A couple weeks ago, surf and fashion photographer Will Adler found himself in the Big Apple on a work trip when the swell from Winter Storm Riley hit the shores of New York. He was faced with a huge dilemma: should he paddle out into Rockaway Beach closeouts on a rented fun-board or seize this historical moment and take photos of the bombing swell? Adler chose the latter and grabbed his camera.
While outside the water Adler works on high-fashion, Conde Nast-calibre photo shoots, his surf-related work is imbued with a feeling of tranquility. In the series of images above, Adler makes a freezing cold day in New York look pastoral and inviting. We asked Adler a few questions about his trip to NY.
How did these photos come about?
I had flown to NYC for some potential work, and also to visit my cousin who moved to NY a couple years back. I had no intentions of surfing or even making it out to the beach while I was there. After being in the city a few days, Riley started to turn up as the reports had stated. My cousin happened to have a day off work on Saturday (the first day the swell cleaned up and really started to hit NY), so we drove out. Initially, I planned on surfing but once I saw his extra wetsuit I decided to bring along my camera just in case I didn’t want to jump in.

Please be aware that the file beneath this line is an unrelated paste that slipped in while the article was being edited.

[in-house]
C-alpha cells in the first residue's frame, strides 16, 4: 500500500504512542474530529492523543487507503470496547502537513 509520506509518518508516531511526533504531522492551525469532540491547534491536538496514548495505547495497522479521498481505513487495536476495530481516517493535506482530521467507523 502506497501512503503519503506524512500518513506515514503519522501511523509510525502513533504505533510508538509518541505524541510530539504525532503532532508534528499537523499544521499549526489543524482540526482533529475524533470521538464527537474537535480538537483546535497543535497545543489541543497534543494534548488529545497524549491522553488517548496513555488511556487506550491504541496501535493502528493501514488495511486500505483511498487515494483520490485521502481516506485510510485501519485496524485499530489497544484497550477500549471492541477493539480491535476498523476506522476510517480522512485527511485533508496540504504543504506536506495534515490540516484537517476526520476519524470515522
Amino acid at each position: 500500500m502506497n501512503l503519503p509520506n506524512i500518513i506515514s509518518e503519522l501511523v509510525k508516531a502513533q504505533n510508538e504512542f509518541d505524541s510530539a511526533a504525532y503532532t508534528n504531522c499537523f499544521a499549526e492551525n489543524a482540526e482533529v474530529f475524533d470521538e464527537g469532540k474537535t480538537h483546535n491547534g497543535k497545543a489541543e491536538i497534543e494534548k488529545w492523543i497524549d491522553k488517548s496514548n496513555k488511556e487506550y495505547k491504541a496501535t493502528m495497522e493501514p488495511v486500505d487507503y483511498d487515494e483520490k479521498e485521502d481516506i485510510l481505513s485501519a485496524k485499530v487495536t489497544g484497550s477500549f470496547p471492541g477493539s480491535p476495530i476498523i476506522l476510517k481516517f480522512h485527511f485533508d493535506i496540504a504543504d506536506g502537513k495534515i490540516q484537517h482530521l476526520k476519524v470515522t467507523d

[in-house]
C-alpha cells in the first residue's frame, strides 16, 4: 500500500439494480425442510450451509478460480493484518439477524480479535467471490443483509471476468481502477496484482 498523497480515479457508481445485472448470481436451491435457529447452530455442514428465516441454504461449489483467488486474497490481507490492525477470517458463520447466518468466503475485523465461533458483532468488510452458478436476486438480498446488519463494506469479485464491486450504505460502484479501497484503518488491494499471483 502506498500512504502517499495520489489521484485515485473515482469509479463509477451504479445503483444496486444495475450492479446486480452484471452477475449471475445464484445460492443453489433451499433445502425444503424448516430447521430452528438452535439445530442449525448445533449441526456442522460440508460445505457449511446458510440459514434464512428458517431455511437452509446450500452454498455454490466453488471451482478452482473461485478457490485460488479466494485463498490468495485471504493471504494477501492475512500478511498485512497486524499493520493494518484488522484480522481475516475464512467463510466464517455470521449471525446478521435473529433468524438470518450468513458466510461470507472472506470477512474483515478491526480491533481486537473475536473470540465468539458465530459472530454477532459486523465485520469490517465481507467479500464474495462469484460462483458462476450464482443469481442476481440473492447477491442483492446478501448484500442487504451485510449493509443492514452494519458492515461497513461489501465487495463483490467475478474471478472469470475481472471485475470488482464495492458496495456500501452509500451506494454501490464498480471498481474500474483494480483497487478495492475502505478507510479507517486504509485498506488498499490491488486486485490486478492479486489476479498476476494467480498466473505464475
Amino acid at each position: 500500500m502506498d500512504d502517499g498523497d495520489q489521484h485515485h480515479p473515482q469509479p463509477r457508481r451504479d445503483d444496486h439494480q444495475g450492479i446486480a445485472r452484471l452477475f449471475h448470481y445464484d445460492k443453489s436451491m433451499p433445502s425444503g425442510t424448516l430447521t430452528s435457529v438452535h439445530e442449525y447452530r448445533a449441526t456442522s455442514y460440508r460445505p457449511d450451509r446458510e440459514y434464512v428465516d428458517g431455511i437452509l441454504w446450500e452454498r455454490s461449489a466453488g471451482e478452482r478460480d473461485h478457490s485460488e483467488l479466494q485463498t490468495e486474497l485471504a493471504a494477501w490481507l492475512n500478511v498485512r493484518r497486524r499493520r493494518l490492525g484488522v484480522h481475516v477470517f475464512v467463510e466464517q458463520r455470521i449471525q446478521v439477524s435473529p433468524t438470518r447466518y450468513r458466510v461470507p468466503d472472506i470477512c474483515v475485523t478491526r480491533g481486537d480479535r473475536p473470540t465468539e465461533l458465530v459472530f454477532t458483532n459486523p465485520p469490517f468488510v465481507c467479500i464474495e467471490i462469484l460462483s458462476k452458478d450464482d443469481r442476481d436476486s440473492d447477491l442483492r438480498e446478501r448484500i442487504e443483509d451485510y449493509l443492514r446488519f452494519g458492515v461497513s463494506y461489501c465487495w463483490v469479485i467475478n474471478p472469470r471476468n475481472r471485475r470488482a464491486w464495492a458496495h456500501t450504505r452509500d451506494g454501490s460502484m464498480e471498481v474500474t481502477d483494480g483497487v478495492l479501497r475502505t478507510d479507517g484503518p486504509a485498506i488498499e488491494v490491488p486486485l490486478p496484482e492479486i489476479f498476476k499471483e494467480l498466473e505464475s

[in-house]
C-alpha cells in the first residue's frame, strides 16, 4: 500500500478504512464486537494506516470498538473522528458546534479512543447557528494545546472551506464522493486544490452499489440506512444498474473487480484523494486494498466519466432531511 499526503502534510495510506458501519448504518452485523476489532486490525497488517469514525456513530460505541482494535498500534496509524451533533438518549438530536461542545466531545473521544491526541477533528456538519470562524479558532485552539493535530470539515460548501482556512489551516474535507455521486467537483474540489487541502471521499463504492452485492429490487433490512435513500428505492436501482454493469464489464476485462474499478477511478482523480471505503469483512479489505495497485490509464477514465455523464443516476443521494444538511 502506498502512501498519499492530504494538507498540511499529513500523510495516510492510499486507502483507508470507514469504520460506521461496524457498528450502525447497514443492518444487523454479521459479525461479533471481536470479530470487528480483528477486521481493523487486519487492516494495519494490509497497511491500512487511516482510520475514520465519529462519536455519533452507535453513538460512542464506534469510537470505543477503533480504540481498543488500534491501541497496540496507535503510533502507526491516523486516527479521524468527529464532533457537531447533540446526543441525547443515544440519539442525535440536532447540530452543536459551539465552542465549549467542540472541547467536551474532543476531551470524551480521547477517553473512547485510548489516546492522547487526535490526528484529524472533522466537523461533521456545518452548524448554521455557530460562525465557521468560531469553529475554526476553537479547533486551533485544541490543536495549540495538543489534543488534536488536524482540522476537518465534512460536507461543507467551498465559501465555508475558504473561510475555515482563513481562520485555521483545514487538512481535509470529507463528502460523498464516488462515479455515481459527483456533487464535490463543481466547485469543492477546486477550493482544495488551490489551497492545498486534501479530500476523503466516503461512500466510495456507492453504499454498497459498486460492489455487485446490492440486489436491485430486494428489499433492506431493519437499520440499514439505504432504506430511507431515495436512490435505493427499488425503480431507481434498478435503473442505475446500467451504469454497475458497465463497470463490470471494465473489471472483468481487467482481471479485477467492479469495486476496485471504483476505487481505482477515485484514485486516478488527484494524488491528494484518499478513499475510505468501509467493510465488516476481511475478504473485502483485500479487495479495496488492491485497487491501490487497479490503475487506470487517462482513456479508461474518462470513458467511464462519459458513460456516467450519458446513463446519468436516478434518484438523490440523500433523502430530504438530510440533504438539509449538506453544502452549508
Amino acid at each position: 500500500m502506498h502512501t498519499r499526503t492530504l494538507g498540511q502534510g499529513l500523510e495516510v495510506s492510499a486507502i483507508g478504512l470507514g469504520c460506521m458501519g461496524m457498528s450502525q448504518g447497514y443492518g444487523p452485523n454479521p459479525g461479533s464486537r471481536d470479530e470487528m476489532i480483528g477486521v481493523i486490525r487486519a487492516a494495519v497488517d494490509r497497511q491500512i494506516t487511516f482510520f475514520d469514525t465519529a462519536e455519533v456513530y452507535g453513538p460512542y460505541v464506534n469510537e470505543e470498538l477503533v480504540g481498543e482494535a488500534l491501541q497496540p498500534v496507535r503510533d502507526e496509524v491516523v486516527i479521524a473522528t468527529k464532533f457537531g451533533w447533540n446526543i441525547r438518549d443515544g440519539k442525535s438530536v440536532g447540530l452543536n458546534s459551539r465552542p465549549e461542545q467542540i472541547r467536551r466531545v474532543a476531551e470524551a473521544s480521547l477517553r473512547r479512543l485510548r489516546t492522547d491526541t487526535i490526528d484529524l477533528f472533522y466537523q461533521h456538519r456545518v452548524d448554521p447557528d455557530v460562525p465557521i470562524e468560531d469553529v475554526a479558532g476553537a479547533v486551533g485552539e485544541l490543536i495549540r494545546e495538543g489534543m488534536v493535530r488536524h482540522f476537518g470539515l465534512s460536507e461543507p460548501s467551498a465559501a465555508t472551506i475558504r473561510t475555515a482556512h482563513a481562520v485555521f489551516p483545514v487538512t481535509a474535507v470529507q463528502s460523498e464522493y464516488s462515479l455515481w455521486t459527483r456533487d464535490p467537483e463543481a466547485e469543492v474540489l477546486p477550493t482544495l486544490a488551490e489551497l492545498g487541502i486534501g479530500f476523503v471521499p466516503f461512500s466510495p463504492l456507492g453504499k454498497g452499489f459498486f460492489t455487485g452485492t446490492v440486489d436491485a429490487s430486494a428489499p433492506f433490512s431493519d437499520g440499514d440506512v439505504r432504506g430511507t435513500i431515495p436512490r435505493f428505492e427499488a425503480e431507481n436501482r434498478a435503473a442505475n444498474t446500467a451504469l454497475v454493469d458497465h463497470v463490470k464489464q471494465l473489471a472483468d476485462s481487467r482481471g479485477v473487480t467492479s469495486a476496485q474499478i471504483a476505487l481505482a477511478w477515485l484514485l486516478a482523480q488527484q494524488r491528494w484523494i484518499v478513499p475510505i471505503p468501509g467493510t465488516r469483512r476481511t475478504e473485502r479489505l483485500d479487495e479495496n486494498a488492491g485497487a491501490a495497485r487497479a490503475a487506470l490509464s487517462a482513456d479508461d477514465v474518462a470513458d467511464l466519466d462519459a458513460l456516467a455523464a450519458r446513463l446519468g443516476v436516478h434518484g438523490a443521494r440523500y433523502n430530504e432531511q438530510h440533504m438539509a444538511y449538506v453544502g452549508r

When we got to the beach, I figured I’d shoot some photos first and see how it looked before renting an 8-foot funboard and putting on an old, ripped-up 5mm suit. It was really cold with the hard offshore wind. I actually wore my cousin’s extra 2mm wetsuit gloves while I was shooting because my hands got so numb. I spent about 2 hours walking between a couple jetties shooting photos while my cousin surfed. I surprisingly wasn’t too bothered by not surfing. It was one of the rare times I was more content taking photos of surf than actually surfing.
While lots of photographers told the WS Riley story by focusing on the surfers, why did you choose this pulled back approach?
While I wouldn’t say I chose to shoot line up shots over action shots, it was what immediately interested me. The two lenses I had forced me to choose between either something very tight and focused, or pulled back and scenic. As for the waves themselves, it looked challenging to really be in the right spot. I only saw a handful of barrels made the whole day. I think the beaches to the north had the cleaner surf for the swell direction, there were only a handful of people out where we were.
You work with some pretty talented photographers outside of the surf world-what influence have they had on your work, both in and out of the water?
I have worked for quite a few different photographers in the past, trying to learn tricks from them while they shot fashion and commercial jobs. While I was in NYC I had the chance to go the MOMA where they currently have a Stephen Shore installation on display. He has been a major influence on me. His work has evolved from intimate b/w photographs of Warhol and the factory crowd to the color snapshots of “American Surfaces,” all the way to his use of digital cameras and social media. Whether he’s using a small, simple point-and-shoot camera or a large format field camera on a tripod, he doesn’t let the tools he’s using to change the way he looks at things.